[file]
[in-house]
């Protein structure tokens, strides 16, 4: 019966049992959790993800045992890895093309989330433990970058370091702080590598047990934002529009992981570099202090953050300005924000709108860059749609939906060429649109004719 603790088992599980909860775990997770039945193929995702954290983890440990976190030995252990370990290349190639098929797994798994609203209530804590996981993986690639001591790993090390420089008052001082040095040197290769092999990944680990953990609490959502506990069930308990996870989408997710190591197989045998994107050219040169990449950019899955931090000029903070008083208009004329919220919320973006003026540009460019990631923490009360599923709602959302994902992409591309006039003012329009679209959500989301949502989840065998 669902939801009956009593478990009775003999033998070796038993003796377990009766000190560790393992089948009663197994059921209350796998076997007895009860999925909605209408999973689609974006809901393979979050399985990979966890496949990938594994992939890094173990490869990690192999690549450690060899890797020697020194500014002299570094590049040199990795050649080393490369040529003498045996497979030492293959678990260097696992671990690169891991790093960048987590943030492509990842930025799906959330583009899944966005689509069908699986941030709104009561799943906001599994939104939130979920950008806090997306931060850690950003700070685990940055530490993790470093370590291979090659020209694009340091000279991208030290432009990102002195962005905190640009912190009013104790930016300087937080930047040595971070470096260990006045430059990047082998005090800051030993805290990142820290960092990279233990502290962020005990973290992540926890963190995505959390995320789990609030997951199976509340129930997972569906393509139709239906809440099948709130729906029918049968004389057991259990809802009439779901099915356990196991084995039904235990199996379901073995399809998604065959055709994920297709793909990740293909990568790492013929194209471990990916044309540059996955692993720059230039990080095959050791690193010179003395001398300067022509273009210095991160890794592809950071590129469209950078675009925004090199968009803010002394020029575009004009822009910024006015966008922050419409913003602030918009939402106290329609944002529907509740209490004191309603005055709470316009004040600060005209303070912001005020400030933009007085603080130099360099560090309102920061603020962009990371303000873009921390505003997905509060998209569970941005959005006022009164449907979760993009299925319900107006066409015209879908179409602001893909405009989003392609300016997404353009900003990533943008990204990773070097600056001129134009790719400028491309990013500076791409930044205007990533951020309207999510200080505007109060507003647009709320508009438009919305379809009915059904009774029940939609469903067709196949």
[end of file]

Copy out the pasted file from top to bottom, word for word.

[in-house]
């Protein structure tokens, strides 16, 4: 019966049992959790993800045992890895093309989330433990970058370091702080590598047990934002529009992981570099202090953050300005924000709108860059749609939906060429649109004719 603790088992599980909860775990997770039945193929995702954290983890440990976190030995252990370990290349190639098929797994798994609203209530804590996981993986690639001591790993090390420089008052001082040095040197290769092999990944680990953990609490959502506990069930308990996870989408997710190591197989045998994107050219040169990449950019899955931090000029903070008083208009004329919220919320973006003026540009460019990631923490009360599923709602959302994902992409591309006039003012329009679209959500989301949502989840065998 669902939801009956009593478990009775003999033998070796038993003796377990009766000190560790393992089948009663197994059921209350796998076997007895009860999925909605209408999973689609974006809901393979979050399985990979966890496949990938594994992939890094173990490869990690192999690549450690060899890797020697020194500014002299570094590049040199990795050649080393490369040529003498045996497979030492293959678990260097696992671990690169891991790093960048987590943030492509990842930025799906959330583009899944966005689509069908699986941030709104009561799943906001599994939104939130979920950008806090997306931060850690950003700070685990940055530490993790470093370590291979090659020209694009340091000279991208030290432009990102002195962005905190640009912190009013104790930016300087937080930047040595971070470096260990006045430059990047082998005090800051030993805290990142820290960092990279233990502290962020005990973290992540926890963190995505959390995320789990609030997951199976509340129930997972569906393509139709239906809440099948709130729906029918049968004389057991259990809802009439779901099915356990196991084995039904235990199996379901073995399809998604065959055709994920297709793909990740293909990568790492013929194209471990990916044309540059996955692993720059230039990080095959050791690193010179003395001398300067022509273009210095991160890794592809950071590129469209950078675009925004090199968009803010002394020029575009004009822009910024006015966008922050419409913003602030918009939402106290329609944002529907509740209490004191309603005055709470316009004040600060005209303070912001005020400030933009007085603080130099360099560090309102920061603020962009990371303000873009921390505003997905509060998209569970941005959005006022009164449907979760993009299925319900107006066409015209879908179409602001893909405009989003392609300016997404353009900003990533943008990204990773070097600056001129134009790719400028491309990013500076791409930044205007990533951020309207999510200080505007109060507003647009709320508009438009919305379809009915059904009774029940939609469903067709196949």